A group of doctors is suing California officials over a new state law that allows medical boards to punish physicians who offer what the boards deem to be "misinformation or disinformation" related to COVID-19.
The law's definition of misinformation, as "false information that is contradicted by contemporary scientific consensus," is a clear violation of the U.S. Constitution's First Amendment, Dr. Tracy Hoeg, a California physician, and the four other doctors said.
"In safeguarding Americans’ rights to free speech and expression, the First Amendment applies not only to expression of majority opinions, but to minority views as well," the suit reads. "Indeed, it is minority views that need protection from government censorship—as this law shows. Nor is there an exception to the prohibition on viewpoint-based discrimination simply because the law applies only to a regulated profession. In short, AB 2098 infringes Plaintiffs’ First Amendment rights because it impedes their ability to communicate with their patients in the course of treatment."
The term "scientific consensus" is also unconstitutionally vague, thus violating the plaintiffs' rights to due process of law, according to the filing.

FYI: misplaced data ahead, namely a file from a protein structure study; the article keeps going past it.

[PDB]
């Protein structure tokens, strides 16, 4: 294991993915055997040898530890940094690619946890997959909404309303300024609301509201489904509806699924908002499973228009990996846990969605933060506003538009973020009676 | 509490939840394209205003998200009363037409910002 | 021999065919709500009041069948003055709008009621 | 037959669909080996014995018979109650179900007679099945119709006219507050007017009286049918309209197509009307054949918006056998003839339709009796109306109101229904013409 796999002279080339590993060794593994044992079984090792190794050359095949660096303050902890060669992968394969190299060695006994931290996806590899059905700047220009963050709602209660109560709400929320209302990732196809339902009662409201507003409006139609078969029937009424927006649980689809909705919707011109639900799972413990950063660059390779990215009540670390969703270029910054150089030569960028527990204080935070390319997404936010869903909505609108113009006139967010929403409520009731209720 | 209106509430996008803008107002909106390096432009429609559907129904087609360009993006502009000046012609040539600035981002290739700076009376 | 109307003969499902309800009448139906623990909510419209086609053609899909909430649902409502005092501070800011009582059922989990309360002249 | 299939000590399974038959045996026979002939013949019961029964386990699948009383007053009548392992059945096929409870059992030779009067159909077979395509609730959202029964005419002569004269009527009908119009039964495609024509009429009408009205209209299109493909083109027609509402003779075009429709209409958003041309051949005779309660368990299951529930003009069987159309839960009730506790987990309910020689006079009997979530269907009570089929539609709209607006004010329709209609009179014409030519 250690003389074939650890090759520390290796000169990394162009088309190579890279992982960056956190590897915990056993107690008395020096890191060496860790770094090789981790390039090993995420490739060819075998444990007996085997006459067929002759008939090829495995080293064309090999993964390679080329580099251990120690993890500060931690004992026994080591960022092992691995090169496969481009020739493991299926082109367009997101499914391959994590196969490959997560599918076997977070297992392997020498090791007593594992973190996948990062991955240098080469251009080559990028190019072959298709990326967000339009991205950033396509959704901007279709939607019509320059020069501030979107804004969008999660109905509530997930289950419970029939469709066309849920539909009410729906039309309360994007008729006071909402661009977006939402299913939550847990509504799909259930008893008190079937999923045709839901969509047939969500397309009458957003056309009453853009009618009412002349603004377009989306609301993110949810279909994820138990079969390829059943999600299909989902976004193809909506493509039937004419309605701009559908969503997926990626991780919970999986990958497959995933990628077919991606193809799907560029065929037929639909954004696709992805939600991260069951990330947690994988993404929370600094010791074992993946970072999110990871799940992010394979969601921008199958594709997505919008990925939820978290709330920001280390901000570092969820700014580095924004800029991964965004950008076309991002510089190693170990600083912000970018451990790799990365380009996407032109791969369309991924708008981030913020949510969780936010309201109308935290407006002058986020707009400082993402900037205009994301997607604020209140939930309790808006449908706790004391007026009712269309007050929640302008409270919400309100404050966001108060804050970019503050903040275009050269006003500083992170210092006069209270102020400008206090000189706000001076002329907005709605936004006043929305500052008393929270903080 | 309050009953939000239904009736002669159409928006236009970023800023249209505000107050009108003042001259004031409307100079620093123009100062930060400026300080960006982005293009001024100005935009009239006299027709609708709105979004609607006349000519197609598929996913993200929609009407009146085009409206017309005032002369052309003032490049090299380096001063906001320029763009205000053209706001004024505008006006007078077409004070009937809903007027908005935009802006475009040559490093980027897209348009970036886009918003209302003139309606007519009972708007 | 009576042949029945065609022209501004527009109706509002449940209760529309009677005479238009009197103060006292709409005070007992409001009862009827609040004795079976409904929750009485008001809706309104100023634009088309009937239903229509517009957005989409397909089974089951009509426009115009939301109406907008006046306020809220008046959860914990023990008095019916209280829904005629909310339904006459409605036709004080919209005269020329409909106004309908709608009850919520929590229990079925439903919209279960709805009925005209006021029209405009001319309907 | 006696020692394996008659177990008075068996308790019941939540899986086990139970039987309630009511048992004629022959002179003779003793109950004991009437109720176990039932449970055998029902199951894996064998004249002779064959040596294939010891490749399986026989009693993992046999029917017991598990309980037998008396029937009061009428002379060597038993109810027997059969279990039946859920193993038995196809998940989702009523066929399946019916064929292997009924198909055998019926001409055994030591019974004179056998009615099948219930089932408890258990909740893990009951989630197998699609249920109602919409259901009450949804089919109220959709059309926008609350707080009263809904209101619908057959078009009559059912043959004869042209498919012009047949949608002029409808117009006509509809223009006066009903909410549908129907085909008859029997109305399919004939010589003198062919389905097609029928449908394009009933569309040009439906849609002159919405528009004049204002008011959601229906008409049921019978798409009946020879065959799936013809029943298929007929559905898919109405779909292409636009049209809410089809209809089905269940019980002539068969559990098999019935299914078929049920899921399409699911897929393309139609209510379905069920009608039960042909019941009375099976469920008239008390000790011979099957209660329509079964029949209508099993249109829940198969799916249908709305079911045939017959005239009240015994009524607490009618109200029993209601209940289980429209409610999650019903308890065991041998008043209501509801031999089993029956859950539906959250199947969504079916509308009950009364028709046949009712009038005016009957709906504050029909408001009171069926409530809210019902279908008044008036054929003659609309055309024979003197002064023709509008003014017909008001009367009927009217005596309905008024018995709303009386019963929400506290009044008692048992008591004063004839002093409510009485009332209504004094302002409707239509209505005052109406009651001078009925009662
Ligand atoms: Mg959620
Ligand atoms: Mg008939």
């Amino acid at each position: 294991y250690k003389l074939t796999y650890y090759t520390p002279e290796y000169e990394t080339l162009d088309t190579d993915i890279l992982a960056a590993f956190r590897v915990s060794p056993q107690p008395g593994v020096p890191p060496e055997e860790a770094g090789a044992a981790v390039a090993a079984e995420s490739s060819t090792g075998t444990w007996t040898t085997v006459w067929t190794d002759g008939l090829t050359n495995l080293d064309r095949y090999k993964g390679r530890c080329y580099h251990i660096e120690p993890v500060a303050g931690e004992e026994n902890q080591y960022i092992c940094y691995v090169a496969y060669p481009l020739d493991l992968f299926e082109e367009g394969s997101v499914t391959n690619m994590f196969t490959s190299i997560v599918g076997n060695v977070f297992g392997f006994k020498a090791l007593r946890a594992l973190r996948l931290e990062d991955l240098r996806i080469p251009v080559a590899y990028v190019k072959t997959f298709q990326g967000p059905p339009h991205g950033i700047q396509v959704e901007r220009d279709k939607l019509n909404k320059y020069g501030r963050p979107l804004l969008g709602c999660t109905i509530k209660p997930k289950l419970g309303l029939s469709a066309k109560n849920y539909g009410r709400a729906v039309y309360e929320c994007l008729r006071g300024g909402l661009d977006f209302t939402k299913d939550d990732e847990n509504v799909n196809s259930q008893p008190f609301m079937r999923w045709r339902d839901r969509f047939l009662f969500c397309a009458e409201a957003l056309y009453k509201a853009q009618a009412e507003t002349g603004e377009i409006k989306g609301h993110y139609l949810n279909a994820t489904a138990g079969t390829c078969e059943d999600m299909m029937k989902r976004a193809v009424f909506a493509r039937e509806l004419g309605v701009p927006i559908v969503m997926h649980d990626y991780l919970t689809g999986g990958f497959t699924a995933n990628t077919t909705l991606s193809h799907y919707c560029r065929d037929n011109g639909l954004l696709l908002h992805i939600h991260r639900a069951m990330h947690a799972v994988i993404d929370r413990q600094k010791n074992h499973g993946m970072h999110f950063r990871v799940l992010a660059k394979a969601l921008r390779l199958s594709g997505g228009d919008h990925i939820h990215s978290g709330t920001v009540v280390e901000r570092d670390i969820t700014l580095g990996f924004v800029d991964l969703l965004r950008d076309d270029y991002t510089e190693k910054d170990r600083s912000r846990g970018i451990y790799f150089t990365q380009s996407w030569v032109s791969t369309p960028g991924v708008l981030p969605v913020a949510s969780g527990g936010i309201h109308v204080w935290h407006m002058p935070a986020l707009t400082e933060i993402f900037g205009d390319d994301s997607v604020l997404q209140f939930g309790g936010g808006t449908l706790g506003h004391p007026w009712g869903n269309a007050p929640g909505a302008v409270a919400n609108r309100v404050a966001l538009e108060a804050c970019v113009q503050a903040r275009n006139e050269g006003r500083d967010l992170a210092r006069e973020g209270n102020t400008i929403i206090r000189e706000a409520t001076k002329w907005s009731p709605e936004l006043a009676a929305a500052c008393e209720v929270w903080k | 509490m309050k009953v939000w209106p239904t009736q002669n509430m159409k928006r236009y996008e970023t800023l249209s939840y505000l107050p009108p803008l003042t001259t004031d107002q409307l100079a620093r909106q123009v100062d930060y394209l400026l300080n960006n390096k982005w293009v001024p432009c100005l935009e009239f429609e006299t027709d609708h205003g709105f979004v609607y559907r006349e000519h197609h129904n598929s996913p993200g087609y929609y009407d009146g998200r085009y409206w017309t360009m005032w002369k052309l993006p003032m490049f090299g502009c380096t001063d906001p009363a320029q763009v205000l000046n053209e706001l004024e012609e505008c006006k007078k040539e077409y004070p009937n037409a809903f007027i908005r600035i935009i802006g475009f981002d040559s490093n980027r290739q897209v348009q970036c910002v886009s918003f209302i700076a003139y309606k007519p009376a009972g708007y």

The lawsuit was filed in a U.S. court in eastern California.
The plaintiffs want the court to enter a preliminary injunction against the law. That would block enforcement until the case is resolved.
"We have no doubt that courts will see this unconstitutional law for what it is and strike it down," Jenin Younes, a lawyer with the New Civil Liberties Alliance who is representing the plaintiffs, said in a statement.
If the law is not blocked, Hoeg said, "physicians will find themselves in a very difficult position of needing to choose between saying what they truly believe, saying what they think the medical board wants them to say, or simply staying silent."
The Medical Board of California declined to comment.
The other defendants, including Newsom, didn't respond to requests for comment.
In a message to lawmakers about signing the law, Newsom said the law would not have a "chilling effect" on doctors and that it was "narrowly tailored to apply only to those egregious instances in which a licensee is acting with malicious intent or clearly deviating from the required standard of care while interacting directly with a patient under their care."